And what were we afraid of that we were willing to believe any scary story, no matter how silly? When somebody said something so preposterous as that snipers were shooting at ambulances, why did anybody believe it? When somebody else said that an organized army of 400 to 500 armed looters was marching on the town of Westwego, an event that if it happened would be completely unprecedented in human history, not only was that person not laughed at to his face, but two of the cops in Westwego threw down their badges and guns and fled into the night.

And some of you are so deep in denial that you will tell me that this had nothing to do with that vast, almost unbroken sea of black faces on our television sets. With the fact that almost everybody who didn't make it out was black, and more importantly, that we knew that. That we saw video evidence the second day of pawn shops that had been looted of guns. (Which, it turns out later, were taken by police. Yes, the police. Rearming themselves for the emergency after losing their police station and equipment locker to the flood.) Because there is something in almost every American, black or white, male or female, almost every one of us that just "knows," deep down, that if a group of angry black men have access to guns, and if the cops' radios go out so they can't call for backup, that in less than 24 hours an American city can degenerate into a monstrous orgy of subhuman crime, vice, and violence.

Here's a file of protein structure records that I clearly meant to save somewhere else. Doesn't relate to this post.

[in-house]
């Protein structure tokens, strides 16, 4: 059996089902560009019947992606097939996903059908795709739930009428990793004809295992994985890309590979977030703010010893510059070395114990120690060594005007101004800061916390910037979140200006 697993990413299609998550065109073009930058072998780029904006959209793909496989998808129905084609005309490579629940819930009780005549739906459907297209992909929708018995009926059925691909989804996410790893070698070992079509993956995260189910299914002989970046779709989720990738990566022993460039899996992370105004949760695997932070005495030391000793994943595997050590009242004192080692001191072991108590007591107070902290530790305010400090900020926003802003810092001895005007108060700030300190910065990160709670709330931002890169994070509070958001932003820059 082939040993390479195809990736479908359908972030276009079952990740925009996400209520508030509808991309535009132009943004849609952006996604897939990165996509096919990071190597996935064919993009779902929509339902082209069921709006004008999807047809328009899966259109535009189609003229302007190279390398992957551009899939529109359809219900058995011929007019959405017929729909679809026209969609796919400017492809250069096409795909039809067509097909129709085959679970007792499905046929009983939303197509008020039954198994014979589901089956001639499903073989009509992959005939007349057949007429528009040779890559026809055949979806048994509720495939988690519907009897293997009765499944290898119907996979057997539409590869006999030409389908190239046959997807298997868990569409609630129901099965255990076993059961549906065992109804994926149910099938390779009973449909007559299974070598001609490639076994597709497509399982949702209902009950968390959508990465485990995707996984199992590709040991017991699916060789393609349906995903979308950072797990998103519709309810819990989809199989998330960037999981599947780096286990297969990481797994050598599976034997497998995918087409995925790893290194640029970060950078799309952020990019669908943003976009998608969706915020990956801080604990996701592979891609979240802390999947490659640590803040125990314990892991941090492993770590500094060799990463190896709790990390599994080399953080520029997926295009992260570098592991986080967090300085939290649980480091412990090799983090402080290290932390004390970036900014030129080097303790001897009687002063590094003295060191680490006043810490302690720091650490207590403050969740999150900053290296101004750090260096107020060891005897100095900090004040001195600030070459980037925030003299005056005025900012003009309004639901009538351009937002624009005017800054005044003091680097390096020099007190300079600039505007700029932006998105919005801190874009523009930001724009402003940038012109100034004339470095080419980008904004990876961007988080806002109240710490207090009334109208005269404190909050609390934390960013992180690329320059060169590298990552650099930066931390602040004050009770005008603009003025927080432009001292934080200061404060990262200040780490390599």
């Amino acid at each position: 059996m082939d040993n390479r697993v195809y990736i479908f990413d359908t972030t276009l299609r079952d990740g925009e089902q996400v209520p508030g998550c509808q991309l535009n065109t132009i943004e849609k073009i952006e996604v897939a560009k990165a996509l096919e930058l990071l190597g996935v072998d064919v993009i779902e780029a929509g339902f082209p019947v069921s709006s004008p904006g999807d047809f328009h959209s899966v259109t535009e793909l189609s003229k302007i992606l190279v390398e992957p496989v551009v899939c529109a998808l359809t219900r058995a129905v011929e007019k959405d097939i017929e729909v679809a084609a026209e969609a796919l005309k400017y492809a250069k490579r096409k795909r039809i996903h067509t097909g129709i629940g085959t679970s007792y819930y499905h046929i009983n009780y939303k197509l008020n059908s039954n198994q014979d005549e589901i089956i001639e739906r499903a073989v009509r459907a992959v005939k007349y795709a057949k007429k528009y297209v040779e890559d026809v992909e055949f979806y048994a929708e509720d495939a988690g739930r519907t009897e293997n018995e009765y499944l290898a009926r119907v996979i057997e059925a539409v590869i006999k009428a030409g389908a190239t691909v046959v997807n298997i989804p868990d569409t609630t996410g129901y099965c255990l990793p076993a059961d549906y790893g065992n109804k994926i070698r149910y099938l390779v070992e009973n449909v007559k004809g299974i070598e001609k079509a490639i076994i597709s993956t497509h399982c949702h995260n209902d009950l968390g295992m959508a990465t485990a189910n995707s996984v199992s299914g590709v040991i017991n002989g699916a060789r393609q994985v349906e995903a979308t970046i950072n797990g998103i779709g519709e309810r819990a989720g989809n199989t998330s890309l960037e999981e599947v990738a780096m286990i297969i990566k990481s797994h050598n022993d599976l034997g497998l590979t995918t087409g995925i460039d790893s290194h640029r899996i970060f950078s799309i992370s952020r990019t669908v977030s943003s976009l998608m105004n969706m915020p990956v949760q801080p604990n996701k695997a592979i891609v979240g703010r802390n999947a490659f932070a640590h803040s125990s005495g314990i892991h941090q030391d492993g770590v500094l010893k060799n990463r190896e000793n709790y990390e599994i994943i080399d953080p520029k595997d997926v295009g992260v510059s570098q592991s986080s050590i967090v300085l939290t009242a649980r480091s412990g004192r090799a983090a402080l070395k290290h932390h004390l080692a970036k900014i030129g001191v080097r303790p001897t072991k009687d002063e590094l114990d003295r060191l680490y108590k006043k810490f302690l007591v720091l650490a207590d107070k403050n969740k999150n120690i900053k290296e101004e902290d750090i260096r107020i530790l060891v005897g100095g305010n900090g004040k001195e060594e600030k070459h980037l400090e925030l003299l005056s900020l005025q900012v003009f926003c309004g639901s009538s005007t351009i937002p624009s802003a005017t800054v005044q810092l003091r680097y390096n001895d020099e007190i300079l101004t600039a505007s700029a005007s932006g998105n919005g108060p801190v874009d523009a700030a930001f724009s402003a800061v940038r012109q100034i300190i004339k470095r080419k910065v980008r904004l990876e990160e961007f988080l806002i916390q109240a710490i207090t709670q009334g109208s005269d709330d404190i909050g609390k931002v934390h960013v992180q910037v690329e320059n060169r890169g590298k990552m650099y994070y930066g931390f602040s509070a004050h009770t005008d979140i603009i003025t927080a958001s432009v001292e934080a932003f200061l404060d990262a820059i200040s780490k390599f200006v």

May I bitterly remind you that I warned you about this at the time? That to every report of mass or organized violence, I asked whether it was a first hand report or a rumor? That I reminded you, when they stopped the evacuation of the Superdome, that we had only two verified shooting injuries and no actual verified shooting deaths in all of New Orleans in that whole long weekend to that date? Forgive me for doing so, it's cruel of me. But letting myself feel and express my anger that I was right, that a few of us (yes, including many of you, my readers and friends) were right when such a large majority of America was wrong, and we weren't believed ... well, that anger gives me a break from typing through tears. I needed that break.

I thought we were getting better. That's why this hurts so bad. There were still Jim Crow laws when I was born. The Civil Rights Act didn't pass until I was 4. I was 8 when several cities had buildings, or even whole blocks, go up in flames over anger at Martin Luther King Jr's assassination. And, as I've written before, when I was 12 and 13, my previously very white suburb and school went through a very violent, insanely violent desegregation. But even that last event was 32 years ago. And in those 32 years, I thought we'd healed, at least some. And after 32 years of time passed, 32 years of overt and subtle pressure to convince people that racism was neanderthalic, something to be ashamed of, to find out that we as a nation are just as afraid of black men as we were 40 years ago, as we were 140 years ago ... it brings me to tears.